Corporates can mitigate a range of risks by embedding ESG principles into their business strategies
In a session on managing the intersection of people, capital, and risk, panellists at the RIMS-WTW Asia Pacific Risk Virtual Conference said organisations could enhance risk management by taking a forward-thinking approach to ESG.
“I think first boards need to recognise that something has shifted in the business world,” said Su-Yen Wong, chairman of the Singapore Institute of Directors.
Wong said “investors are starting to hold companies to account for their ESG performance”.
“From a board perspective, you really need to think about how your company will be funded, how you will be seen in the marketplace from a reputational perspective, and from a sustainability and existential perspective,” Wong added.
Governments across the region were also likely to pass ESG responsibility “onto the business sector”, while regulation on ESG would continue to emerge in different jurisdictions, she said.
More opportunity than challenge
Wong described ESG as an opportunity rather than a challenge for companies.
“Disruption always brings about opportunities, and for those who can actually see the opportunities and are able to adapt, there’s actually tremendous upside,” she added.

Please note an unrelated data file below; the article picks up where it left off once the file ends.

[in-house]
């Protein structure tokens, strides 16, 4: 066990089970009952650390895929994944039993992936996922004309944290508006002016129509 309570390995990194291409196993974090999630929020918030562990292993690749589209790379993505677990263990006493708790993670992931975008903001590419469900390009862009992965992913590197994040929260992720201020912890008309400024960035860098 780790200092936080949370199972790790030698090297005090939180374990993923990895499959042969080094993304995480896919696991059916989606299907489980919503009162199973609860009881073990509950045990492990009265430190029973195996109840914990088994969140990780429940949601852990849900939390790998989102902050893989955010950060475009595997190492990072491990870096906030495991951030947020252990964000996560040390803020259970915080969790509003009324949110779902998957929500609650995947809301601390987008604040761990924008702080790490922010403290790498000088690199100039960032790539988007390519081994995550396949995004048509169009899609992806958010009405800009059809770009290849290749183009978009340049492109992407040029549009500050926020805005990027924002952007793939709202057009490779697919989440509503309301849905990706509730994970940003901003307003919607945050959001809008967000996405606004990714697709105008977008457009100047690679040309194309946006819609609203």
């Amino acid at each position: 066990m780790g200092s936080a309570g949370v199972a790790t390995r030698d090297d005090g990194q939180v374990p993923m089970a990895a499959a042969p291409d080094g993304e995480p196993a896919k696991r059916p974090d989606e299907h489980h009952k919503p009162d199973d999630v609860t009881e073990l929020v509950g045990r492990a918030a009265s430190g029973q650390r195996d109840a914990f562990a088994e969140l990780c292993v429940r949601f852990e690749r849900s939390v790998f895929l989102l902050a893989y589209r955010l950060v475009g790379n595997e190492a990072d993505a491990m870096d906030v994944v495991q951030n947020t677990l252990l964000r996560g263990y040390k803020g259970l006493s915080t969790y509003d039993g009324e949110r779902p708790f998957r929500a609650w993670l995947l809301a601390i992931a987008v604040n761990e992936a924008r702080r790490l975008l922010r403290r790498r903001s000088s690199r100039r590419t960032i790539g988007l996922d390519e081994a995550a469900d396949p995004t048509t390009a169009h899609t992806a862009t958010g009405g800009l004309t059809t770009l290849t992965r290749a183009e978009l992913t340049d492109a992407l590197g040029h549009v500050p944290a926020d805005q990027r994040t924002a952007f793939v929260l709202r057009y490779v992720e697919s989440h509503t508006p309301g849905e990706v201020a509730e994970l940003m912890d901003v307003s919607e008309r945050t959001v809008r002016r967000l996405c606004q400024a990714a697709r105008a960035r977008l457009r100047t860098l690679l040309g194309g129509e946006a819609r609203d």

Kevin Bates, RIMS board member and group head of risk and insurance at Lendlease, said a focus on ESG could lead to positive business outcomes beyond risk mitigation.
“This can be minimising environmental liabilities, lowering costs, increasing profitability, or reducing regulatory issues and litigation.”
Emphasis on social responsibility could help businesses improve productivity in the workforce, boost morale, and reduce turnover and absenteeism, Bates added.
Meanwhile, focusing on governance could generate positive outcomes by aligning the interests of shareholders and boardrooms, and “avoiding unpleasant surprises”, Bates added.
There were also financial reasons to pursue a strong ESG strategy, Bates said.
“Sustainability initiatives at corporations appear to drive better financial performance.”
Hugh Andrew, managing director at BlackRock, agreed: “According to a recent survey, the long term financial position of a company is better with a strong ESG policy or programme.”
Putting people first
Approaches to ESG may differ depending on the size of the company and ownership structure, Andrew said.
“The governance part [of ESG] is understanding what the owners want. There’s a vast difference between shareholders in a fund and a private family office… So it’s important for the board, under the auspices of the governance committee, to understand what the owners want.”
When approaching the social element of ESG, it was important for risk managers and board executives to understand the contrasts between different cultures across APAC, Andrew added.
“While we all believe that DE and I [Diversitiy, Equity and Inclusion] policies are important, we can’t just impose western values. We need to be broader shouldered than that and need to think about the cultural issues that affect investors that come from those countries.”
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